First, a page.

Last month we sorrowfully announced that the Design Guild Mark judging days would be switching to virtual events in 2021.
Although deviating from the norm isn’t something we’d elect to do, the exceptional circumstances require agility to be the order of the day.
Being the perennially up-beat people that we are, we thought we’d shine a light on some of the positives of the situation for those who enter and are shortlisted for this year’s judging days.
Zero transportation or travel into the City
In a normal year, shortlisted entrants would have to deliver their hopeful piece to our venues ahead of the judging day, which doesn’t sound too bad if you’re submitting a fabric for the 2D category. However, it becomes much more of a logistical exercise if you’re entering a desk system for the Furniture category and need to travel to the City of London while battling the elements of winter. For one year only, we have decided to make the judging days strictly virtual events, which although is disappointing that we can’t convene in person, the decision is certainly cause for celebration for those who remember the snowstorm of 2018.
As we’re unable to hold the judging days in real life this year, shortlisted designers will be asked to create a three-minute film of their design, exploring its features and explaining how it meets the award criteria. This is a definite win for those who hate presenting in person and feel the pressure of all eyes on them. Inevitably you end up forgetting to mention something key and only remember after the event. However, if you plan your video well, that should not be an issue this year.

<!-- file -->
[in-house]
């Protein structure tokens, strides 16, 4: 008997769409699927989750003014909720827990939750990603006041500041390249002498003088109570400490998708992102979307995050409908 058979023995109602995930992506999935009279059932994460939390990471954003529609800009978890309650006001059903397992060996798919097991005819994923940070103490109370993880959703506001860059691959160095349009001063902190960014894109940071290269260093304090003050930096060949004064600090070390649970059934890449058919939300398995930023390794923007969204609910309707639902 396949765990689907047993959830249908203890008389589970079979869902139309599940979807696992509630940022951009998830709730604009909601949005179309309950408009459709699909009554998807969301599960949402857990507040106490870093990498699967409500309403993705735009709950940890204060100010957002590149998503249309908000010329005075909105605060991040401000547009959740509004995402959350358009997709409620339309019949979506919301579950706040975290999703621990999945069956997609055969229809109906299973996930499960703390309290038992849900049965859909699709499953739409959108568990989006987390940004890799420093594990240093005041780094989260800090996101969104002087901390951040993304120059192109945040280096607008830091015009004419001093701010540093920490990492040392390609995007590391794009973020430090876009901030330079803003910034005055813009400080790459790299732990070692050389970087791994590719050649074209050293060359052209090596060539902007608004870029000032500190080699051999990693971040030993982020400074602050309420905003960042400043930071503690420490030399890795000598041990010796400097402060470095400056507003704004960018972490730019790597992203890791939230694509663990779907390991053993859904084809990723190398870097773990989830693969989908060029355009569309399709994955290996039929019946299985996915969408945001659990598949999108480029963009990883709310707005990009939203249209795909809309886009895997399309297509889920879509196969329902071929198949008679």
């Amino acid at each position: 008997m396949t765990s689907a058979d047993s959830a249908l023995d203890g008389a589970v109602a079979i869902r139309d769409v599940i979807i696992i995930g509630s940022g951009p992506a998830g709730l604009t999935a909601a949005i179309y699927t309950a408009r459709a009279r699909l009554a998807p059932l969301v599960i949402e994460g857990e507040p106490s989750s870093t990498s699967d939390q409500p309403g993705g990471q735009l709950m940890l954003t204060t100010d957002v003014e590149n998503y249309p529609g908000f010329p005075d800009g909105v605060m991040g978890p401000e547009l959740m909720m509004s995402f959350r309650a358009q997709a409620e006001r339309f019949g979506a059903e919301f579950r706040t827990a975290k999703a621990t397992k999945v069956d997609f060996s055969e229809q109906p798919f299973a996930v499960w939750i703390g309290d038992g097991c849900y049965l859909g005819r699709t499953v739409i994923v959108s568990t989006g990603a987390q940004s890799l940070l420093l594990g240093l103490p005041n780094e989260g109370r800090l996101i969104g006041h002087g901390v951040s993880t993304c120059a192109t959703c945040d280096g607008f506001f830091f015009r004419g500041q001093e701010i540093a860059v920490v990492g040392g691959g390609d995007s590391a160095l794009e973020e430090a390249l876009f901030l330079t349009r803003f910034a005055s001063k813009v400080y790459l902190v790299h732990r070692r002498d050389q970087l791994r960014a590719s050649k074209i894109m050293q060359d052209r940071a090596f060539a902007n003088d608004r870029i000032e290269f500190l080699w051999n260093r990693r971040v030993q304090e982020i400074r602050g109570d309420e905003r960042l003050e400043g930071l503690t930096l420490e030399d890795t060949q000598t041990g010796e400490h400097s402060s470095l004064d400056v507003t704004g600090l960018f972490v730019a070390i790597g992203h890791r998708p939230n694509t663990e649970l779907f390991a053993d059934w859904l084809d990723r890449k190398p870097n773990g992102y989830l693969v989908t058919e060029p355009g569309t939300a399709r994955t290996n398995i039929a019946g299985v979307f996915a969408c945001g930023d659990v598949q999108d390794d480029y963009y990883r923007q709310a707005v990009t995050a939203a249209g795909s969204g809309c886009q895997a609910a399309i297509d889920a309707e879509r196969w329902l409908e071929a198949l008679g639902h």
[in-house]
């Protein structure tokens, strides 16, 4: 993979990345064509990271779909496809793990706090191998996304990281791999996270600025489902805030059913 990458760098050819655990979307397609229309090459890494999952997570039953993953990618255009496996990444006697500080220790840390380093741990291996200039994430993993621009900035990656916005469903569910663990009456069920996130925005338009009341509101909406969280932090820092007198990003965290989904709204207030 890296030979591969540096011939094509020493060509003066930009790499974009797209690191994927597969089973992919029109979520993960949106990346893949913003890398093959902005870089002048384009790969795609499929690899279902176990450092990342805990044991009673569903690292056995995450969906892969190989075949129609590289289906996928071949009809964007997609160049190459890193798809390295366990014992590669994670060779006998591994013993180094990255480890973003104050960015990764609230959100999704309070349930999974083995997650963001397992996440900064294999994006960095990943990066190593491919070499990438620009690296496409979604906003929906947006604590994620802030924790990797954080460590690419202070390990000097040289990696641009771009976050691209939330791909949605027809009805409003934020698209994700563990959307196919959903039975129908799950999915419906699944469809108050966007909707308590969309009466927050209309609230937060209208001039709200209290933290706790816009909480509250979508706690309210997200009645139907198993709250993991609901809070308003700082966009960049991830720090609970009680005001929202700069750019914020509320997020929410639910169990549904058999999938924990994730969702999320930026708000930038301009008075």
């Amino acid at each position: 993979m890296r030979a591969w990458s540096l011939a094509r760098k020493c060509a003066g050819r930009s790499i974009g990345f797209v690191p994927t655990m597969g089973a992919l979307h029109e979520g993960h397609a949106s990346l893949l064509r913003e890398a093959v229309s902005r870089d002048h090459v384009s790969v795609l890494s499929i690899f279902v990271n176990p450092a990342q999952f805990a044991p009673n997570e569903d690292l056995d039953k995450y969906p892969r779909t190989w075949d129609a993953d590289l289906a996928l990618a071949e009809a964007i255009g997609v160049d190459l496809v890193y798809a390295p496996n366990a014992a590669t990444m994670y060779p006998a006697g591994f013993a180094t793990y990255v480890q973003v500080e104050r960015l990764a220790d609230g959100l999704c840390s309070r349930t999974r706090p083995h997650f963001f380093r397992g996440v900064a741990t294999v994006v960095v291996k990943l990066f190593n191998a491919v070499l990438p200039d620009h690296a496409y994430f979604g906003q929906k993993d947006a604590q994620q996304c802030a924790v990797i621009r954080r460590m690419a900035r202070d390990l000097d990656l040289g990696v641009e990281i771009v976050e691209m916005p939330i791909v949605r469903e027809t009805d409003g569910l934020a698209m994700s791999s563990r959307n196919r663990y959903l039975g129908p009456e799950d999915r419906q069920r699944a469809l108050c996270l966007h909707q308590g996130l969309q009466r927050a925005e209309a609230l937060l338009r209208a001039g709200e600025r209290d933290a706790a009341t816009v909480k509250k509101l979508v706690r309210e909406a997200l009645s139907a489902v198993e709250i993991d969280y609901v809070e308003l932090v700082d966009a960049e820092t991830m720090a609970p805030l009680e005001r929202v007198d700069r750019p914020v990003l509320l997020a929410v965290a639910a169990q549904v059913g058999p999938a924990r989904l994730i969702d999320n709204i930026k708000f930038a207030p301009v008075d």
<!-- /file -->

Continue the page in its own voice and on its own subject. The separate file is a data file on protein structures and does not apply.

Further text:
Don’t panic though, the judges will not be expecting a highly polished and professionally edited looking video – a video recorded on a mobile phone camera is perfectly fine – but the clarity of the communication of the designer’s vision in the submitted video is bound to have influence.
Judging day postponement
This may seem like an odd thing to be cheerful about, particularly as we are all sick of the disruption that coronavirus has caused to our everyday lives. However, the deadline extension and postponement of the judging days hopefully means if you haven’t yet entered, there is still time to do so (obviously), and if the third lockdown was preventing you from being able to film a prospective entry, you will also have a longer deadline to make necessary arrangements.
The deadline for the Design Guild Mark is now 26 February 2021. If you wish to enter, go to designguildmark.org.uk/apply-now
The Design Guild Mark judging panels for 2021 will be:
Joanna Biggs – GA Design
Sarah Bryan – ID:SR
Elliott Koehler – Layer Design
Jeremy Myerson – Royal College of Art
Tom Pearce – Farrah & Pearce
Campbell Thompson – The Conran Shop
Terence Woodgate – Terence Woodgate Design
Simon Alderson – twentytwentyone
Tim Rundle – Tim Rundle Design Studio
Simon Terry – Anglepoise
John Tree – Jasper Morrison
Sebastian Wrong – Established & Sons
Textiles, Wall Coverings, Surfaces, Carpets and Floor Coverings
Linzi Coppick – Forme UK
Daniel Hopwood – Hopwood Design Studios
Professor Clare Johnson – Royal College Of Art
Natasha Marshall – Natasha Marshall
Corinne Pringle – TP Bennett
Peter Thwaites – Rapture & Wright